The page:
NEW YORK – A psychic accused of bamboozling clients out of tens of thousands of dollars was convicted today after a trial that peered into the legalities of a business built on mysticism and uncertainty.
Sylvia Mitchell’s case drew back a bead-edged curtain on a Greenwich Village parlor where customers were warned about “negative energy” and their problems were traced to past lives. Prosecutors argued that Mitchell was a fortune-telling fraudster who preyed on vulnerable people.
She “finds people’s weaknesses, and she exploits them to her advantage,” Manhattan Assistant District Attorney James Bergamo said.
Jurors evidently agreed, finding Mitchell guilty of grand larceny and scheming to defraud. But Mitchell, through her lawyer, said she did what customers paid her to do: try to help them, however unconventional the method. And, her lawyer suggested, who was to say it never worked?
Mitchell, who lives in Mystic, Conn., worked from a storefront hung with chandeliers, veiled with a flowered curtain and advertised with a sign saying “Zena Clairvoyant.”
Lee Choong wandered in while working 80 to 100 hours a week at a New York investment bank, missing her family at home in Singapore and struggling with a one-sided workplace crush in 2007, Choong testified.
A skeptical but scared Choong gradually paid more than $120,000 as Mitchell told Choong she had “negative energy” and said Choong’s family had harmed the object of her affection in a past existence but concluded the two had a future together, according to testimony and prosecutors. Mitchell vowed to perform various rites, and the two meditated together, but Choong’s problems worsened: Her longed-for colleague complained she felt harassed, and Choong was ultimately fired.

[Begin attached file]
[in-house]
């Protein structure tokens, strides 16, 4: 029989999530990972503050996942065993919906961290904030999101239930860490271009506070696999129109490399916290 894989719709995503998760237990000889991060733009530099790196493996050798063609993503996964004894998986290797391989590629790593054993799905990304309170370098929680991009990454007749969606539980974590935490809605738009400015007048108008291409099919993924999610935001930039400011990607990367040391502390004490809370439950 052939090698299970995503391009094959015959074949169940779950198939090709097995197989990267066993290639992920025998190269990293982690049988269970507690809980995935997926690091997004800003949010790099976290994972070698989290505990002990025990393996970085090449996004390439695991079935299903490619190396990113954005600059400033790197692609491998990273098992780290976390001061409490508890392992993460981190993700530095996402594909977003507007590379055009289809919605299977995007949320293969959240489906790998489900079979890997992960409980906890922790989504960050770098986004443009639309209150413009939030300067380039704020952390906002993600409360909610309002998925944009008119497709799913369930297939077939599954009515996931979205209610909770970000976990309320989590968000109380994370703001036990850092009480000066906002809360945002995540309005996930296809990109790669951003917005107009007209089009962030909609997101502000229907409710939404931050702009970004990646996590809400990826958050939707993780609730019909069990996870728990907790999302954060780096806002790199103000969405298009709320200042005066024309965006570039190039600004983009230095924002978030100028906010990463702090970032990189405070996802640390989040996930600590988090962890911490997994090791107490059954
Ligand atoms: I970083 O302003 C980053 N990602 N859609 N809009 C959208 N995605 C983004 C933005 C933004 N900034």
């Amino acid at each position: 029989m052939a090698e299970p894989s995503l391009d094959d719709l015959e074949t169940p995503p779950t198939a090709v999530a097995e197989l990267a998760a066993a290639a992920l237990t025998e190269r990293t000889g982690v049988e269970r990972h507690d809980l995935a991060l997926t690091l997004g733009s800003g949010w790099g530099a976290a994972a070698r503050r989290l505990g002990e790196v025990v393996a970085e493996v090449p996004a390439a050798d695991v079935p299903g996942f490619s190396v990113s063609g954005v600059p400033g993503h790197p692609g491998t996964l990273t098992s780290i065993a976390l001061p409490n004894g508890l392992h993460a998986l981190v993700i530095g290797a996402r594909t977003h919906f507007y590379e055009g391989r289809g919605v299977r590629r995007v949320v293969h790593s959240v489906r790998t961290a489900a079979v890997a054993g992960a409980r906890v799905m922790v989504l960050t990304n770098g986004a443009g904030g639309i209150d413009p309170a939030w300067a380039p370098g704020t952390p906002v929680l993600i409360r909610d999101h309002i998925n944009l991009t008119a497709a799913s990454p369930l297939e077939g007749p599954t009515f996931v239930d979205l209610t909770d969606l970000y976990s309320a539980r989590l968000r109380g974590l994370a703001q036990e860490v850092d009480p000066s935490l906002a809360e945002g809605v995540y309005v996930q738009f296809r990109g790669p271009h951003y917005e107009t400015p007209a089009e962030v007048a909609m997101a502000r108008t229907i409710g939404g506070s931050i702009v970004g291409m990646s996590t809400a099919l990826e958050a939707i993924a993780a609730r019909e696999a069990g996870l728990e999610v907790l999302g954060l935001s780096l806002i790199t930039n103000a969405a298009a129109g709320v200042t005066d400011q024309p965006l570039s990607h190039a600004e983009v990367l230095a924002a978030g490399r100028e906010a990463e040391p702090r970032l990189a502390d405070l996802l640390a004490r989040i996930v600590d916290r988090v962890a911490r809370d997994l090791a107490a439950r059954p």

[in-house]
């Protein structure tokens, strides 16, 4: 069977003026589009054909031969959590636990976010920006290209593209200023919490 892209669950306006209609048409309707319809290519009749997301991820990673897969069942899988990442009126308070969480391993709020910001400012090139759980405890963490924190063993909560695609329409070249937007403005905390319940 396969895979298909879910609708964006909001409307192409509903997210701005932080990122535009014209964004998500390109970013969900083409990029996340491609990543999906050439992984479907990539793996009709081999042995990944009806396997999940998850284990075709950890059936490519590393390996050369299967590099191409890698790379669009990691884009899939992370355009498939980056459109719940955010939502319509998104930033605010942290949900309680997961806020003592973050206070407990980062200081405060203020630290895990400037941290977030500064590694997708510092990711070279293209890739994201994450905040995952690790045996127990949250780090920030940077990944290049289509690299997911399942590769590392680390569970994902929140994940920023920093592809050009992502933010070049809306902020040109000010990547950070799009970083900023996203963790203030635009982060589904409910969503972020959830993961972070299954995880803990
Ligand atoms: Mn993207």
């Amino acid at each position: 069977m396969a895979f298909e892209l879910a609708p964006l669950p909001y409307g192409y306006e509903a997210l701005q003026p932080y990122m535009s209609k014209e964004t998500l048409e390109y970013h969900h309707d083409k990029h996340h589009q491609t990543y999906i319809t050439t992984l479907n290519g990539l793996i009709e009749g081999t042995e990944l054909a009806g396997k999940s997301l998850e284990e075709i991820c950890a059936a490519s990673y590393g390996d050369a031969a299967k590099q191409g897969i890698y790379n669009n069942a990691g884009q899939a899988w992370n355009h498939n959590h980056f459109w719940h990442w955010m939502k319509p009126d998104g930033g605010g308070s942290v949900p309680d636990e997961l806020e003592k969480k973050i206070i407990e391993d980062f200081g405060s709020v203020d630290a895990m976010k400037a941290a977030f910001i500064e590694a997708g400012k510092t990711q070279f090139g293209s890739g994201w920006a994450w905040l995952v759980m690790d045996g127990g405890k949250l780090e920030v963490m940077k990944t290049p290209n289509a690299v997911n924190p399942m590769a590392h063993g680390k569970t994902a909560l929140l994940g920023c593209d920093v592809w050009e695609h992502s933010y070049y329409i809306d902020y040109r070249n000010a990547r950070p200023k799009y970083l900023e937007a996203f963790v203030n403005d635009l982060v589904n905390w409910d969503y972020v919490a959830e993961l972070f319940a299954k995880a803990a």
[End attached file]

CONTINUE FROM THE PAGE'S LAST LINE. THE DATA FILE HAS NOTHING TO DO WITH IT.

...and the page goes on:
Debra Saalfield, a ballroom dancing instructor from Naples, Fla., went to Mitchell after losing a job and a boyfriend within a day in July 2008. Mitchell told Saalfield she’d been too attached to riches in a previous life as a princess in ancient Egypt so she needed to prove she could part with money by giving Mitchell $27,000 to hold, Saalfield testified.
Saalfield, a single mother of three, tapped a line of credit on her house to write the check. She soon had second thoughts and asked for the money back, but Mitchell wouldn’t return it, she testified. Mitchell ultimately repaid her about $10,000.
Robert Millet borrowed $7,000 from his father to give Mitchell $10,000 after she had him tie knots in a piece of red thread to symbolize “karmic blocks” in his life and then go home, clutch it and pray to get rid of the knots, he testified. The knots seemed to be gone when he reopened his hand, he said. None of the charges against Mitchell pertained to him.
Mitchell’s defense argued that she promised only an effort, not a guarantee, to improve lives. Still, her lawyer pointed to Millet’s experience.
“If you’re skeptical,” attorney William Aronwald told jurors in his closing argument, “what made the knots in the red thread disappear?”
He said Mitchell, 39, plans to appeal her conviction. Mitchell’s sentencing is set for Oct. 29, with the top charge carrying up to 15 years in prison.